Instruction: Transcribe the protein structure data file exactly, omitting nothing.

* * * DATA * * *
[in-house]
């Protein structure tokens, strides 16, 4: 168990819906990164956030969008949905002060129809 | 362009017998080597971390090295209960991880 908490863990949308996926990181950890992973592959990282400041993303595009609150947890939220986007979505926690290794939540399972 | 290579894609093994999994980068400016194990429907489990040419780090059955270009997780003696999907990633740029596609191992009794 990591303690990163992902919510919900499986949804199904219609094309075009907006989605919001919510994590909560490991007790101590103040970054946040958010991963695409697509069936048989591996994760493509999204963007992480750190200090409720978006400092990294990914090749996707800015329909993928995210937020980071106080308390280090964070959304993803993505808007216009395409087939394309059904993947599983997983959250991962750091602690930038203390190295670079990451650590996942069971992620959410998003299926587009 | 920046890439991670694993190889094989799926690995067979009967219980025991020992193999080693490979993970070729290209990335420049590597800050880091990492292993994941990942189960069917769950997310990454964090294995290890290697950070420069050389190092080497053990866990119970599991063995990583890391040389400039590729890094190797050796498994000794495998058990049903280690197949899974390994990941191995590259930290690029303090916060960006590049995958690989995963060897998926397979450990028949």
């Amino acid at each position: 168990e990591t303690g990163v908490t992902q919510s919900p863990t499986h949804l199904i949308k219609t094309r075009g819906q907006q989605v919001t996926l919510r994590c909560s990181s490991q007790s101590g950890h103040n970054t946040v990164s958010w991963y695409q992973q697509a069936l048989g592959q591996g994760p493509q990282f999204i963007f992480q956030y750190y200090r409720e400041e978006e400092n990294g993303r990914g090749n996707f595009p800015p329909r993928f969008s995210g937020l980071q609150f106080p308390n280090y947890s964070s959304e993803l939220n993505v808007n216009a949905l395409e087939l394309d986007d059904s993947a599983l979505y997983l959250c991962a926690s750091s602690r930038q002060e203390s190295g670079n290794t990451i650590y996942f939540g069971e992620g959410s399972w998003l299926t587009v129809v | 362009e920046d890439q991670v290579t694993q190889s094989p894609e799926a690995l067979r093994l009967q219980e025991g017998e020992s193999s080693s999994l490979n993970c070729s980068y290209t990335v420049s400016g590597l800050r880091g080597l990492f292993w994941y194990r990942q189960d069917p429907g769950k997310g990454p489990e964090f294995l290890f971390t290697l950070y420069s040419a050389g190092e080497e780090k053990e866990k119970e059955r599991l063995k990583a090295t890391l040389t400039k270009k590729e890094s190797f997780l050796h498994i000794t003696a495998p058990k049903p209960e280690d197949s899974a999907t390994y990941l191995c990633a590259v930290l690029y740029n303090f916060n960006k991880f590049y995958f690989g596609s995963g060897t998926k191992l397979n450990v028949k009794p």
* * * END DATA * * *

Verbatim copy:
[in-house]
């Protein structure tokens, strides 16, 4: 168990819906990164956030969008949905002060129809 | 362009017998080597971390090295209960991880 908490863990949308996926990181950890992973592959990282400041993303595009609150947890939220986007979505926690290794939540399972 | 290579894609093994999994980068400016194990429907489990040419780090059955270009997780003696999907990633740029596609191992009794 990591303690990163992902919510919900499986949804199904219609094309075009907006989605919001919510994590909560490991007790101590103040970054946040958010991963695409697509069936048989591996994760493509999204963007992480750190200090409720978006400092990294990914090749996707800015329909993928995210937020980071106080308390280090964070959304993803993505808007216009395409087939394309059904993947599983997983959250991962750091602690930038203390190295670079990451650590996942069971992620959410998003299926587009 | 920046890439991670694993190889094989799926690995067979009967219980025991020992193999080693490979993970070729290209990335420049590597800050880091990492292993994941990942189960069917769950997310990454964090294995290890290697950070420069050389190092080497053990866990119970599991063995990583890391040389400039590729890094190797050796498994000794495998058990049903280690197949899974390994990941191995590259930290690029303090916060960006590049995958690989995963060897998926397979450990028949």
């Amino acid at each position: 168990e990591t303690g990163v908490t992902q919510s919900p863990t499986h949804l199904i949308k219609t094309r075009g819906q907006q989605v919001t996926l919510r994590c909560s990181s490991q007790s101590g950890h103040n970054t946040v990164s958010w991963y695409q992973q697509a069936l048989g592959q591996g994760p493509q990282f999204i963007f992480q956030y750190y200090r409720e400041e978006e400092n990294g993303r990914g090749n996707f595009p800015p329909r993928f969008s995210g937020l980071q609150f106080p308390n280090y947890s964070s959304e993803l939220n993505v808007n216009a949905l395409e087939l394309d986007d059904s993947a599983l979505y997983l959250c991962a926690s750091s602690r930038q002060e203390s190295g670079n290794t990451i650590y996942f939540g069971e992620g959410s399972w998003l299926t587009v129809v | 362009e920046d890439q991670v290579t694993q190889s094989p894609e799926a690995l067979r093994l009967q219980e025991g017998e020992s193999s080693s999994l490979n993970c070729s980068y290209t990335v420049s400016g590597l800050r880091g080597l990492f292993w994941y194990r990942q189960d069917p429907g769950k997310g990454p489990e964090f294995l290890f971390t290697l950070y420069s040419a050389g190092e080497e780090k053990e866990k119970e059955r599991l063995k990583a090295t890391l040389t400039k270009k590729e890094s190797f997780l050796h498994i000794t003696a495998p058990k049903p209960e280690d197949s899974a999907t390994y990941l191995c990633a590259v930290l690029y740029n303090f916060n960006k991880f590049y995958f690989g596609s995963g060897t998926k191992l397979n450990v028949k009794p």